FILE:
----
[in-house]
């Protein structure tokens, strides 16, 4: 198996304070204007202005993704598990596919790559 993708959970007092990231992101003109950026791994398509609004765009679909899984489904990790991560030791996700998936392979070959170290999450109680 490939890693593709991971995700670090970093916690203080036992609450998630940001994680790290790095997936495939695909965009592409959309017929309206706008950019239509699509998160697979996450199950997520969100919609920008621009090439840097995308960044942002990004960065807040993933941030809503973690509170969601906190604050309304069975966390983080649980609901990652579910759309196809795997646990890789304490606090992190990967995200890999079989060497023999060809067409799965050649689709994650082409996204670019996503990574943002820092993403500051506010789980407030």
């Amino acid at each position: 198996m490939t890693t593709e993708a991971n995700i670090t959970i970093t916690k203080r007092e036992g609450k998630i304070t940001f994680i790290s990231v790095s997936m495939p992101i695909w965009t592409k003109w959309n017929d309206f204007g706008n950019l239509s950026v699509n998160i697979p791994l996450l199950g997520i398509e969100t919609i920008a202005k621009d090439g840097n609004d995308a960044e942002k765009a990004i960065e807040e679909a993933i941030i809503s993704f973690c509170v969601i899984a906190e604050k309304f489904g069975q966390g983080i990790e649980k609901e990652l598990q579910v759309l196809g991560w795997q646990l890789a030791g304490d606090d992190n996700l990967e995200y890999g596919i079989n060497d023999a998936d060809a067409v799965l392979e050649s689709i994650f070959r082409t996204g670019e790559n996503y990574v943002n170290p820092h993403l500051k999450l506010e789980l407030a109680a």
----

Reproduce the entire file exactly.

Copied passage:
[in-house]
């Protein structure tokens, strides 16, 4: 198996304070204007202005993704598990596919790559 993708959970007092990231992101003109950026791994398509609004765009679909899984489904990790991560030791996700998936392979070959170290999450109680 490939890693593709991971995700670090970093916690203080036992609450998630940001994680790290790095997936495939695909965009592409959309017929309206706008950019239509699509998160697979996450199950997520969100919609920008621009090439840097995308960044942002990004960065807040993933941030809503973690509170969601906190604050309304069975966390983080649980609901990652579910759309196809795997646990890789304490606090992190990967995200890999079989060497023999060809067409799965050649689709994650082409996204670019996503990574943002820092993403500051506010789980407030």
């Amino acid at each position: 198996m490939t890693t593709e993708a991971n995700i670090t959970i970093t916690k203080r007092e036992g609450k998630i304070t940001f994680i790290s990231v790095s997936m495939p992101i695909w965009t592409k003109w959309n017929d309206f204007g706008n950019l239509s950026v699509n998160i697979p791994l996450l199950g997520i398509e969100t919609i920008a202005k621009d090439g840097n609004d995308a960044e942002k765009a990004i960065e807040e679909a993933i941030i809503s993704f973690c509170v969601i899984a906190e604050k309304f489904g069975q966390g983080i990790e649980k609901e990652l598990q579910v759309l196809g991560w795997q646990l890789a030791g304490d606090d992190n996700l990967e995200y890999g596919i079989n060497d023999a998936d060809a067409v799965l392979e050649s689709i994650f070959r082409t996204g670019e790559n996503y990574v943002n170290p820092h993403l500051k999450l506010e789980l407030a109680a």